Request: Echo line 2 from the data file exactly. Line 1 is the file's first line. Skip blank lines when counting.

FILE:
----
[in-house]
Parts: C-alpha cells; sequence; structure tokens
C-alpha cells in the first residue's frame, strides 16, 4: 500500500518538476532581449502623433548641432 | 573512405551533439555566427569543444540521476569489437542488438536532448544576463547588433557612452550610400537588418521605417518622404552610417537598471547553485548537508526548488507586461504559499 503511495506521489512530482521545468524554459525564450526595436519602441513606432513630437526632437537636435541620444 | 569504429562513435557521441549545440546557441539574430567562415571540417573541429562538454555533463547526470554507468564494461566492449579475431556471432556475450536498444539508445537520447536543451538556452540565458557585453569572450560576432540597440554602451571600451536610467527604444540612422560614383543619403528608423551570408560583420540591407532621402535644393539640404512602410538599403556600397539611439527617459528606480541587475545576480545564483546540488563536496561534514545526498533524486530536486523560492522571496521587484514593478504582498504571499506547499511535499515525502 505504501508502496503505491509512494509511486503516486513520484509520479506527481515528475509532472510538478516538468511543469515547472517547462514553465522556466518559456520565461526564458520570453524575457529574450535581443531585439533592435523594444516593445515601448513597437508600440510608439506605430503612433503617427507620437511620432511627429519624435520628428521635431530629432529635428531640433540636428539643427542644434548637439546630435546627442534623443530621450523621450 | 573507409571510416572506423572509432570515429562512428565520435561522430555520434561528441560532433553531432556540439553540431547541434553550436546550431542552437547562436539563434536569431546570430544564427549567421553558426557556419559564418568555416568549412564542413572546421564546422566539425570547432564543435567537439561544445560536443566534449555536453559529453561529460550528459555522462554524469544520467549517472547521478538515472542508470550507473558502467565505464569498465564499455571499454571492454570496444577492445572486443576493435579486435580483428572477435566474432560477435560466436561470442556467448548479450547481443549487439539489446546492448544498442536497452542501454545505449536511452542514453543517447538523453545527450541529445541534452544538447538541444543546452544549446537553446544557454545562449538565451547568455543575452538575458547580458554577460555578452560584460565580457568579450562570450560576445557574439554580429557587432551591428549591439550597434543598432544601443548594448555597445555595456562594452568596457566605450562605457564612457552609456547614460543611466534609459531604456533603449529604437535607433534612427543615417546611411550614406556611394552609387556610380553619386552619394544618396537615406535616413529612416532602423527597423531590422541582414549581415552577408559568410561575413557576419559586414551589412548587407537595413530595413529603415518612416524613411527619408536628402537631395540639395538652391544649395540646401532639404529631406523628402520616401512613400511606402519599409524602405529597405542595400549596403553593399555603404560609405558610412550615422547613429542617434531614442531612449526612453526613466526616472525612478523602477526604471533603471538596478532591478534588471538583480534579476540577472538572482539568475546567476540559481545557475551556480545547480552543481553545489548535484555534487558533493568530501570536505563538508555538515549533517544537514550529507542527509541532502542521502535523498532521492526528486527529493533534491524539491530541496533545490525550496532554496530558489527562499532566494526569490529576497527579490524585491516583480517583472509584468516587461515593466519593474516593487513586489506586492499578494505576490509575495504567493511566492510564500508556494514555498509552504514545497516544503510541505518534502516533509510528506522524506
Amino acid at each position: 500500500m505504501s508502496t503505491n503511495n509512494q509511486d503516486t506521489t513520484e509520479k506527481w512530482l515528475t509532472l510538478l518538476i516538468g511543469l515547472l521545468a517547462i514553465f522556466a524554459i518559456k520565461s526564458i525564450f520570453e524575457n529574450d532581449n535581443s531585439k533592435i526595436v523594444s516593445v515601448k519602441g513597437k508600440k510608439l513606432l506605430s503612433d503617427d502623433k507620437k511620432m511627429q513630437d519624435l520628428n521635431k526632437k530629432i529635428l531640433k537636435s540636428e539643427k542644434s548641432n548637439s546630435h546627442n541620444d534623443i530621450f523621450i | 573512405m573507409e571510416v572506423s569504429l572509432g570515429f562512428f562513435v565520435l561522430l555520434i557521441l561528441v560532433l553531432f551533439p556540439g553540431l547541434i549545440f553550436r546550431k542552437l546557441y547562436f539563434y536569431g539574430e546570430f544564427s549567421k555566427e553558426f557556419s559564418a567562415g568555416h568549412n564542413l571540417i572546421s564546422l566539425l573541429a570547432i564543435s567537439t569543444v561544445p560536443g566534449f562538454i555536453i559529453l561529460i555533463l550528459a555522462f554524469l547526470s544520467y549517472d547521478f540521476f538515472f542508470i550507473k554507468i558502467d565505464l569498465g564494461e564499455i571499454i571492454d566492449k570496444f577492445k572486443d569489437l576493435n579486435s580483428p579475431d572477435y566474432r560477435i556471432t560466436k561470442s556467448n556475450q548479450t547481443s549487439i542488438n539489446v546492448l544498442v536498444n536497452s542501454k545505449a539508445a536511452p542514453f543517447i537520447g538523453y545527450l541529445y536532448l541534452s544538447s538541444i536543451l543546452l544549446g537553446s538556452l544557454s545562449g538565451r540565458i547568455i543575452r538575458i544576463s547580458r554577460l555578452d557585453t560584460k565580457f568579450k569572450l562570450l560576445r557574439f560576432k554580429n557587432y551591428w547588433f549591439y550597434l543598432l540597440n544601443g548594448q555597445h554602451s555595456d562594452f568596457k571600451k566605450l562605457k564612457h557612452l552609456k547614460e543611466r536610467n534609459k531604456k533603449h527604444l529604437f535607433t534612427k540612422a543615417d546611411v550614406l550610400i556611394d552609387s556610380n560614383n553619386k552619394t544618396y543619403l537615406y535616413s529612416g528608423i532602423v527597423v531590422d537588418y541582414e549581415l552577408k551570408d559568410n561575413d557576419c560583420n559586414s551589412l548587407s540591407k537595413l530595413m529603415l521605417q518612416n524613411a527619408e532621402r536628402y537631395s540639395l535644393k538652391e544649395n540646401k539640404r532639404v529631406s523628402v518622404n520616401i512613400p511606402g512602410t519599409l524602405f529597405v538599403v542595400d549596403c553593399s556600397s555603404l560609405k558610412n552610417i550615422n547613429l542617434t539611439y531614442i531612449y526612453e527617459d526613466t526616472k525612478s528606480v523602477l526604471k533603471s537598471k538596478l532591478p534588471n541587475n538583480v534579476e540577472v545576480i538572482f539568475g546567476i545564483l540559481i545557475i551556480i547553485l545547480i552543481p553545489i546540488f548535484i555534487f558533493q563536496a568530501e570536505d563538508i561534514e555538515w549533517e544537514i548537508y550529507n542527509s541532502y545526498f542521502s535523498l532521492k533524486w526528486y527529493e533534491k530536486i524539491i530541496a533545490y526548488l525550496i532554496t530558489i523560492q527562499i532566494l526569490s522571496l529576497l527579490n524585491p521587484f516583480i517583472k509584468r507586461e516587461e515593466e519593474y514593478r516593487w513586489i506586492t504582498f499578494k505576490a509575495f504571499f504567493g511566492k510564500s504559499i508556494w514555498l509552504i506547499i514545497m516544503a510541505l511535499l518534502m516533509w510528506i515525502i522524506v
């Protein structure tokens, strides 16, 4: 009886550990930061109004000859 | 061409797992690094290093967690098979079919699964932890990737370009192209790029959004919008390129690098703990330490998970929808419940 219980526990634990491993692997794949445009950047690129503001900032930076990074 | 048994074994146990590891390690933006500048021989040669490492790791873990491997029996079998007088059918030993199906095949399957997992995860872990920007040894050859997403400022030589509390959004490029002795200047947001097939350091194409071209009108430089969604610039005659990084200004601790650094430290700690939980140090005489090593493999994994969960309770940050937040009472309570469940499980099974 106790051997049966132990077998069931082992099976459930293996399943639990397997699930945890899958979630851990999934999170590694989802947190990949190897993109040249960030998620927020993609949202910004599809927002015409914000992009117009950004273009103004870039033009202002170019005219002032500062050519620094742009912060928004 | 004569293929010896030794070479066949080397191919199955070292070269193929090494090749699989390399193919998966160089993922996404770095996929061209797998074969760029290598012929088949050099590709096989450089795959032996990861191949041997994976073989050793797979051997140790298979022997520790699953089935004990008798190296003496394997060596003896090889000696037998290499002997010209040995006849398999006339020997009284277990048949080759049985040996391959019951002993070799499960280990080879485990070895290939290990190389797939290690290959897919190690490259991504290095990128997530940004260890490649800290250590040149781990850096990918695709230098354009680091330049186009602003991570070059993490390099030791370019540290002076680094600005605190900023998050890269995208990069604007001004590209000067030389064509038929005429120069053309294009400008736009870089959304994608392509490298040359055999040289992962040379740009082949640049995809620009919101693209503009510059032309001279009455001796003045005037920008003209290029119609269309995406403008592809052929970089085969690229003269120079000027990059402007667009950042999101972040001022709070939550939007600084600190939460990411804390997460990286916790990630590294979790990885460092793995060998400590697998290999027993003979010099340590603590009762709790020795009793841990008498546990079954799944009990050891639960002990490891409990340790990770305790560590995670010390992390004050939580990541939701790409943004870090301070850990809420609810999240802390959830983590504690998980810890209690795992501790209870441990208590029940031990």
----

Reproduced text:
Parts: C-alpha cells; sequence; structure tokens